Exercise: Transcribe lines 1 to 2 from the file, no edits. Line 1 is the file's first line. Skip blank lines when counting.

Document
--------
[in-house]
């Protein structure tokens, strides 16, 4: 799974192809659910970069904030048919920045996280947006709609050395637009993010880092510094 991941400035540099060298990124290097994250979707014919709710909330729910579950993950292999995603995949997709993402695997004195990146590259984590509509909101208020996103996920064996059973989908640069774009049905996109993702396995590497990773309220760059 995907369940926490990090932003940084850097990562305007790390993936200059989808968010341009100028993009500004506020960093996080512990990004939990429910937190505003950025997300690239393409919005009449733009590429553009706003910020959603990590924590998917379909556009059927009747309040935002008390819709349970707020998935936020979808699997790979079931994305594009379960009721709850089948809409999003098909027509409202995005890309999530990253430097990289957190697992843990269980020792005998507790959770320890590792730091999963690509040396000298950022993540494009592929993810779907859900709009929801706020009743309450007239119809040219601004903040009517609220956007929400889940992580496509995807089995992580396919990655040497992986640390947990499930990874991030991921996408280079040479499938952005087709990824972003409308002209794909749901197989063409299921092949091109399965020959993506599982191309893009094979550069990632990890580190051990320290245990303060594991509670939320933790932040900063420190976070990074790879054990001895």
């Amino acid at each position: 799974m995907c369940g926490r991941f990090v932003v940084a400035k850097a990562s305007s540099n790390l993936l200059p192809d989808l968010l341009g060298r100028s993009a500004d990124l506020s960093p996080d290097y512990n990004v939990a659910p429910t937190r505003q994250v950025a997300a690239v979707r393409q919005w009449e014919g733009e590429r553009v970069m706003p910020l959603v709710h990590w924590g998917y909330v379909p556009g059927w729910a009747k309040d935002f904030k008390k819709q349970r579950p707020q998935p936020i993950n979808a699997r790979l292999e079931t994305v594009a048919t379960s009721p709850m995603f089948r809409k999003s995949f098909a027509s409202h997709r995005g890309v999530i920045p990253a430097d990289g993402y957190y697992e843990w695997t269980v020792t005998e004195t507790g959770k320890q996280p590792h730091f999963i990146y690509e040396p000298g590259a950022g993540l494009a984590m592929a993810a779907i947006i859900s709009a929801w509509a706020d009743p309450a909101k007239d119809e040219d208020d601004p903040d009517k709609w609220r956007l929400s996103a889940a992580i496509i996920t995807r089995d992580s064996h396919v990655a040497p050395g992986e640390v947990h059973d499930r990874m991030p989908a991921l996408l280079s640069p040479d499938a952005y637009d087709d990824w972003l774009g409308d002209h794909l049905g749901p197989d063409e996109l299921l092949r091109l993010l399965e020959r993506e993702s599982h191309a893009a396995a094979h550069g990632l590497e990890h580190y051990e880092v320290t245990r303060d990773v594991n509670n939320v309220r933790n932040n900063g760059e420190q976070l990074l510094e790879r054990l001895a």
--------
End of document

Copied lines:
[in-house]
């Protein structure tokens, strides 16, 4: 799974192809659910970069904030048919920045996280947006709609050395637009993010880092510094 991941400035540099060298990124290097994250979707014919709710909330729910579950993950292999995603995949997709993402695997004195990146590259984590509509909101208020996103996920064996059973989908640069774009049905996109993702396995590497990773309220760059 995907369940926490990090932003940084850097990562305007790390993936200059989808968010341009100028993009500004506020960093996080512990990004939990429910937190505003950025997300690239393409919005009449733009590429553009706003910020959603990590924590998917379909556009059927009747309040935002008390819709349970707020998935936020979808699997790979079931994305594009379960009721709850089948809409999003098909027509409202995005890309999530990253430097990289957190697992843990269980020792005998507790959770320890590792730091999963690509040396000298950022993540494009592929993810779907859900709009929801706020009743309450007239119809040219601004903040009517609220956007929400889940992580496509995807089995992580396919990655040497992986640390947990499930990874991030991921996408280079040479499938952005087709990824972003409308002209794909749901197989063409299921092949091109399965020959993506599982191309893009094979550069990632990890580190051990320290245990303060594991509670939320933790932040900063420190976070990074790879054990001895």